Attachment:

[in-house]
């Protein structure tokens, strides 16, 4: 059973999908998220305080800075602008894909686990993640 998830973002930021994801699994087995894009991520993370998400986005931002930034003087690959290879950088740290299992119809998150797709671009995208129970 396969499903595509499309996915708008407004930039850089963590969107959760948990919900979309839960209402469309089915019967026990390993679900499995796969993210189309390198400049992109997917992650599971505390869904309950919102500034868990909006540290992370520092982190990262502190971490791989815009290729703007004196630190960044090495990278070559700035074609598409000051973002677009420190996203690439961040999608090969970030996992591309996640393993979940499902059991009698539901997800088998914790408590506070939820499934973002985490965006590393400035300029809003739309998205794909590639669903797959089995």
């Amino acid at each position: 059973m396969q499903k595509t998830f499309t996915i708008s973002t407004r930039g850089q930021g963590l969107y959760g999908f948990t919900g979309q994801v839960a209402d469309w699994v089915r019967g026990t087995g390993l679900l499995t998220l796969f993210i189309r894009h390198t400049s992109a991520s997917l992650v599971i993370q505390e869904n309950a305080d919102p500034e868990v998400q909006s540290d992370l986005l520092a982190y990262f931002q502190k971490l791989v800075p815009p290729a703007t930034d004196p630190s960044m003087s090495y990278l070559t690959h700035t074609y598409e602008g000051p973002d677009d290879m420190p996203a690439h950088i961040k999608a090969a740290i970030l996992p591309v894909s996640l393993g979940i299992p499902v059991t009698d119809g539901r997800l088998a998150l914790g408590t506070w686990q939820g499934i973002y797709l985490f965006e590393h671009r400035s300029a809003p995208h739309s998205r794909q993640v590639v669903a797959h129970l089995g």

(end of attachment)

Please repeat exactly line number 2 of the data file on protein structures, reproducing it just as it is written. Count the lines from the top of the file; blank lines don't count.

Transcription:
């Protein structure tokens, strides 16, 4: 059973999908998220305080800075602008894909686990993640 998830973002930021994801699994087995894009991520993370998400986005931002930034003087690959290879950088740290299992119809998150797709671009995208129970 396969499903595509499309996915708008407004930039850089963590969107959760948990919900979309839960209402469309089915019967026990390993679900499995796969993210189309390198400049992109997917992650599971505390869904309950919102500034868990909006540290992370520092982190990262502190971490791989815009290729703007004196630190960044090495990278070559700035074609598409000051973002677009420190996203690439961040999608090969970030996992591309996640393993979940499902059991009698539901997800088998914790408590506070939820499934973002985490965006590393400035300029809003739309998205794909590639669903797959089995």